ASUs uses cryogenic distillation to separate the air into its elements. These are some big words, but basically cryogenic means very very cold and distillation means separation of components by boiling point. It has been used to make purified nitrogen, oxygen, and argon since the early 1900s in what are called Air Separation Units (ASUs).
Because of the quantities of nitrogen found in the air, it is significantly cheaper than argon. This is why it is often used as an inert gas to save money. In another blog, we may discuss membrane and pressure swing adsorption technologies that can be used to make a low purity nitrogen mix (with carbon dioxide, argon, and other substances in higher quantities than in ASU produced nitrogen).

Are there any other methods to prevent oxidation of my wine?

Yes! Although preventing oxygen from touching wine by using an inert argon blanket is the best option, you can reduce the amount of oxidation that takes place by limiting the processes that cause the oxidation to take place. For oxidation to occur, needs oxygen to have contact with the wine and energy to push the reaction forward. If you can reduce the energy introduced to the wine bottle and reduce exposed surface area, you reduce the amount of oxidation that takes place.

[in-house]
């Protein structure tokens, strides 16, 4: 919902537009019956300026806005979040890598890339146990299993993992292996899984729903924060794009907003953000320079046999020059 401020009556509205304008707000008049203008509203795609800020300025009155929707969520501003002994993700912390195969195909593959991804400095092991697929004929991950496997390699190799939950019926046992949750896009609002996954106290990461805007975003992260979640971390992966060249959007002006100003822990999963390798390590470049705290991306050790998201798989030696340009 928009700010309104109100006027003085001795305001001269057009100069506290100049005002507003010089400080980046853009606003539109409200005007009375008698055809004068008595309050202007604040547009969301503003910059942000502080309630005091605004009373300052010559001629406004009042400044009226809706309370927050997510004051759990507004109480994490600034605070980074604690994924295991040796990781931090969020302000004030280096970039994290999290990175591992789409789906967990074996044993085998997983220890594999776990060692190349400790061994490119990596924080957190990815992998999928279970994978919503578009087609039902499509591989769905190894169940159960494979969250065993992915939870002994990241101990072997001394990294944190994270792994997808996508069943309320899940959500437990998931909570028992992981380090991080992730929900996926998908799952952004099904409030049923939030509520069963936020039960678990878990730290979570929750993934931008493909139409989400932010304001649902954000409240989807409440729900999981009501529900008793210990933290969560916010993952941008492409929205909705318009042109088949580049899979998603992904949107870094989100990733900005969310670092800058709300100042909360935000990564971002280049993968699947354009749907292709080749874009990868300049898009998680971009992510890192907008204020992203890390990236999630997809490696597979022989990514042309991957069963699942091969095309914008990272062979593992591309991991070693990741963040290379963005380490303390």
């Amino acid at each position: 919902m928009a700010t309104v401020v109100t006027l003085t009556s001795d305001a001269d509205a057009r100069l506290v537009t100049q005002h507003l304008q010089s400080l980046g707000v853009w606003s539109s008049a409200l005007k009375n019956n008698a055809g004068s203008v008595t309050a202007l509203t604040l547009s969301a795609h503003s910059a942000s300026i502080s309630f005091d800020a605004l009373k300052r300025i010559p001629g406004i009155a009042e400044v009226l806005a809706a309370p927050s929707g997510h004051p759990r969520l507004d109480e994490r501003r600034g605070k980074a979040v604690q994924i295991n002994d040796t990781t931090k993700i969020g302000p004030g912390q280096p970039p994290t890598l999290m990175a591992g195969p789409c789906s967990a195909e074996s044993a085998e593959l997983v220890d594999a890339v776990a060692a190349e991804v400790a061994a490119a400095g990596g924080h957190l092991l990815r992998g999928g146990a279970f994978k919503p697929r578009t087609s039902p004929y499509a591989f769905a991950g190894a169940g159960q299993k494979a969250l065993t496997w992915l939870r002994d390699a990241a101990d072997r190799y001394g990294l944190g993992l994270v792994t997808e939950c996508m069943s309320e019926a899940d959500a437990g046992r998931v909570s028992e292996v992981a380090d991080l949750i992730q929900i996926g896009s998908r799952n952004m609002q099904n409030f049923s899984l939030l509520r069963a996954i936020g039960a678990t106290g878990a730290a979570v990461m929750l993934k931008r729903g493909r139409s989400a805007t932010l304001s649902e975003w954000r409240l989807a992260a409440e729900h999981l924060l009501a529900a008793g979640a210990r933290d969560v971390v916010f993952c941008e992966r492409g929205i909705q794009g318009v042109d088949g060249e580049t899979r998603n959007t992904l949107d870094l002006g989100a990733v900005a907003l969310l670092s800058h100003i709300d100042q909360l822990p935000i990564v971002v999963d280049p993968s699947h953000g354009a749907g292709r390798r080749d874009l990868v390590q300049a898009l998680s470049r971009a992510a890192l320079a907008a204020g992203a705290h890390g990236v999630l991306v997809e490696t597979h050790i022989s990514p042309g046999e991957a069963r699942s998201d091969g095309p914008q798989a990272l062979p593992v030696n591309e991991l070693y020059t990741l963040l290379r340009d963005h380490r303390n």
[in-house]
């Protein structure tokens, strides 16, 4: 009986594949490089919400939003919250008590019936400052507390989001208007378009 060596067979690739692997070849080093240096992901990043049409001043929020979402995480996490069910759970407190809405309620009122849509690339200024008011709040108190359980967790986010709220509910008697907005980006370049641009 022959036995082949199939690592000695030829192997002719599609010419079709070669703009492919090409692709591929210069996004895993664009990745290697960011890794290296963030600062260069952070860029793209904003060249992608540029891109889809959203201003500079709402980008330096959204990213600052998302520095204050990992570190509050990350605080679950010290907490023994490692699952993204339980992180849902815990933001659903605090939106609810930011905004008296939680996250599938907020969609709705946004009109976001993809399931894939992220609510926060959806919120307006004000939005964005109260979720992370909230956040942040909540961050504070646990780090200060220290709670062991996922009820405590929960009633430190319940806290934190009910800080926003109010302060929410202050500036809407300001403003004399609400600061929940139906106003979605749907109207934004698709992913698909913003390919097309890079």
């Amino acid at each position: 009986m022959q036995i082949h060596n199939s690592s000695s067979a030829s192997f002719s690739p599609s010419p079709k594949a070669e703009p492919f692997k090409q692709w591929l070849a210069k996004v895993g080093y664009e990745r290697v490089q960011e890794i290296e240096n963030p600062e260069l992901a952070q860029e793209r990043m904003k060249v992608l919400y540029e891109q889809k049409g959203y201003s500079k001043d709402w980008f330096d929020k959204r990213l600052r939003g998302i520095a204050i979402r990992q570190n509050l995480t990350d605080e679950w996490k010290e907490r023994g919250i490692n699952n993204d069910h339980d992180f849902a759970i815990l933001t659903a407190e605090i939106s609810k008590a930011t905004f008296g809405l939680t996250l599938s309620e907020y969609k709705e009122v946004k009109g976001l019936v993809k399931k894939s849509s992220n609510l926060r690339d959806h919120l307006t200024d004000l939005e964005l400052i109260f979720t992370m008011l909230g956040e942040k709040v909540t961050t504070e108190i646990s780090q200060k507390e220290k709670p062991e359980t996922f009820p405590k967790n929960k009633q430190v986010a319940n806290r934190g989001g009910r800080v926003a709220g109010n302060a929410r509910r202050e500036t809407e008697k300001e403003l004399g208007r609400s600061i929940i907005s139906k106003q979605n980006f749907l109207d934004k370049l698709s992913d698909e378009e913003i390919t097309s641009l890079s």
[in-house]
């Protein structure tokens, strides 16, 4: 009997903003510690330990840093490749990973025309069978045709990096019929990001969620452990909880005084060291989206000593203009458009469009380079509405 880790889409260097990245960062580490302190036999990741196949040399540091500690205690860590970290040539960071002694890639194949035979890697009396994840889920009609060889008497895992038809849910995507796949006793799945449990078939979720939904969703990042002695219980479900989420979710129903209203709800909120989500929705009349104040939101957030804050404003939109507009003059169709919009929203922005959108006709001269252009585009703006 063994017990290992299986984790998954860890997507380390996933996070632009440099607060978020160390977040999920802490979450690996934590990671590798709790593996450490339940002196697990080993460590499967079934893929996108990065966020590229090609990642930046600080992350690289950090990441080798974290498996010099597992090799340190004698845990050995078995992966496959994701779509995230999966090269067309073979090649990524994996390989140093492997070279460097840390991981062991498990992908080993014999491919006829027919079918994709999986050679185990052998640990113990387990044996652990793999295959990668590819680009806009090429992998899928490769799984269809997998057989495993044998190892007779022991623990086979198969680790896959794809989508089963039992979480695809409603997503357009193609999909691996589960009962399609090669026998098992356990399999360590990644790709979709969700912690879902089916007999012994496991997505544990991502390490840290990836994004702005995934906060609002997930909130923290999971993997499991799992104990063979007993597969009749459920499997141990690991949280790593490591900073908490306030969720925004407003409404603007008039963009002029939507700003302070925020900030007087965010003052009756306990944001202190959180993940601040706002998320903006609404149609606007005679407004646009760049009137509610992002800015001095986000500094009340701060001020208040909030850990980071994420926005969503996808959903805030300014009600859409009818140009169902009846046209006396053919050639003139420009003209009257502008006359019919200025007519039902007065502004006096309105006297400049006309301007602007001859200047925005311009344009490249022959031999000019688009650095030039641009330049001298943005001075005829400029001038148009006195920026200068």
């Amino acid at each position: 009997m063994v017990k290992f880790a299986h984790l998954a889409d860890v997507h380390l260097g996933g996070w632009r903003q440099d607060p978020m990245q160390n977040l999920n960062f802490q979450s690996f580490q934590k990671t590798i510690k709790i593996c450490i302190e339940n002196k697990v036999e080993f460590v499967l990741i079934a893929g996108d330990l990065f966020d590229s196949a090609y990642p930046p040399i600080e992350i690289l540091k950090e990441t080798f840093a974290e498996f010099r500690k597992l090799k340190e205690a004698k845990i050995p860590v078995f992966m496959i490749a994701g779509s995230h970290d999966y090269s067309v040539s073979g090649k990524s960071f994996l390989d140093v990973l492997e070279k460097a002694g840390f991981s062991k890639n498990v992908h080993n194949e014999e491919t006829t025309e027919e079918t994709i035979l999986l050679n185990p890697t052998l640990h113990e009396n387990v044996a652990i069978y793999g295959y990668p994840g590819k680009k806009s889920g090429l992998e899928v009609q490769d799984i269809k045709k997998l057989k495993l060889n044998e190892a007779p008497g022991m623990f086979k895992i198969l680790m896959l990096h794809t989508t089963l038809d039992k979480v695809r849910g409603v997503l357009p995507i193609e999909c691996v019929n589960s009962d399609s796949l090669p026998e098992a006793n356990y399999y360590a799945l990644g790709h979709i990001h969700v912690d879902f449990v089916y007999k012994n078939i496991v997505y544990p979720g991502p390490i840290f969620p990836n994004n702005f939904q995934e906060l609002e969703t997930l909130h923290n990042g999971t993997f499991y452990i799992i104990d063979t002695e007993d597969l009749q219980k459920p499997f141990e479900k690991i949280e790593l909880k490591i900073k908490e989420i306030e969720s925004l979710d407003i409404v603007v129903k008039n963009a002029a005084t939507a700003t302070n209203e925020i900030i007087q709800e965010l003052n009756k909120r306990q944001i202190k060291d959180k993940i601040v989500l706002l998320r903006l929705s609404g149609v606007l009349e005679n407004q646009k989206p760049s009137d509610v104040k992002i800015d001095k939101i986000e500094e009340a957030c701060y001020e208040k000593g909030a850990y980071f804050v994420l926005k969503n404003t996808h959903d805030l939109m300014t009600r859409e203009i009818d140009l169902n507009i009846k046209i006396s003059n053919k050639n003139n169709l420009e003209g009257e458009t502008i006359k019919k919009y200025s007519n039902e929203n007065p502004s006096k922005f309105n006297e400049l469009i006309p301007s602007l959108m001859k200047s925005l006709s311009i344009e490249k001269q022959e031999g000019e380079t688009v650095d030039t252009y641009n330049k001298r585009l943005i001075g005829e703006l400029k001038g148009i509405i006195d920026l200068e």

Ways to save open bottles of wine other than inert blanketing (ArT Wine Preservation) includes:

1) Refrigeration
Refrigeration lowers the energy in the bottle, thereby reducing the energy pushing oxidation reactions forward. That is because the higher the temperature, the faster the oxygen molecules will move and more often they will collide with the wine. More collisions lead to more reactions.
This does include red wines - although it should be noted that this was once considered faux pas. Red wine should be allowed to return to at least 55F (or producer recommended temperature) before consumption. Do NOT use heat as it may cause undesired reactions if localized heating occurs.




2) Remove sunlight.